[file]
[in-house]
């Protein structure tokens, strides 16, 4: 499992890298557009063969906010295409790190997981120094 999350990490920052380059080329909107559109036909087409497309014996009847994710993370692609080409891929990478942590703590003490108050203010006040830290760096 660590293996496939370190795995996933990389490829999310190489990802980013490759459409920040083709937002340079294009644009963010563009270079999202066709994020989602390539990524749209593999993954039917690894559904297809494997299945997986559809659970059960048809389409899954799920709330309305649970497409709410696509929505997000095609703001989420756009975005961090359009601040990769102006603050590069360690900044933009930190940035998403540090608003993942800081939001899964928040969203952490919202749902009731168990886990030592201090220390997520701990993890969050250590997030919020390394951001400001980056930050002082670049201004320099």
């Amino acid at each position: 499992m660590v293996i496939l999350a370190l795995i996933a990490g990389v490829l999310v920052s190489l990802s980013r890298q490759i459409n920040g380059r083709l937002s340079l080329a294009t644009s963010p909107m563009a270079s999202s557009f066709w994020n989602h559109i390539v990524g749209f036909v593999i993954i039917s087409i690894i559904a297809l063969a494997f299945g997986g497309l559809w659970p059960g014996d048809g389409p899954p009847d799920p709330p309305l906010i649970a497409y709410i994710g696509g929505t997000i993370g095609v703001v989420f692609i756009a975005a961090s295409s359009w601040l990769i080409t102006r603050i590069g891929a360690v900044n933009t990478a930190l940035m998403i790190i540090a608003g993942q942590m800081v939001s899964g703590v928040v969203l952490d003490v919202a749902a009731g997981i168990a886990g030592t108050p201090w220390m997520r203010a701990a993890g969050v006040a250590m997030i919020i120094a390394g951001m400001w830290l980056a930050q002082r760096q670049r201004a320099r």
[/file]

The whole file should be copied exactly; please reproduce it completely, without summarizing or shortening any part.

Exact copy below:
[in-house]
């Protein structure tokens, strides 16, 4: 499992890298557009063969906010295409790190997981120094 999350990490920052380059080329909107559109036909087409497309014996009847994710993370692609080409891929990478942590703590003490108050203010006040830290760096 660590293996496939370190795995996933990389490829999310190489990802980013490759459409920040083709937002340079294009644009963010563009270079999202066709994020989602390539990524749209593999993954039917690894559904297809494997299945997986559809659970059960048809389409899954799920709330309305649970497409709410696509929505997000095609703001989420756009975005961090359009601040990769102006603050590069360690900044933009930190940035998403540090608003993942800081939001899964928040969203952490919202749902009731168990886990030592201090220390997520701990993890969050250590997030919020390394951001400001980056930050002082670049201004320099």
């Amino acid at each position: 499992m660590v293996i496939l999350a370190l795995i996933a990490g990389v490829l999310v920052s190489l990802s980013r890298q490759i459409n920040g380059r083709l937002s340079l080329a294009t644009s963010p909107m563009a270079s999202s557009f066709w994020n989602h559109i390539v990524g749209f036909v593999i993954i039917s087409i690894i559904a297809l063969a494997f299945g997986g497309l559809w659970p059960g014996d048809g389409p899954p009847d799920p709330p309305l906010i649970a497409y709410i994710g696509g929505t997000i993370g095609v703001v989420f692609i756009a975005a961090s295409s359009w601040l990769i080409t102006r603050i590069g891929a360690v900044n933009t990478a930190l940035m998403i790190i540090a608003g993942q942590m800081v939001s899964g703590v928040v969203l952490d003490v919202a749902a009731g997981i168990a886990g030592t108050p201090w220390m997520r203010a701990a993890g969050v006040a250590m997030i919020i120094a390394g951001m400001w830290l980056a930050q002082r760096q670049r201004a320099r």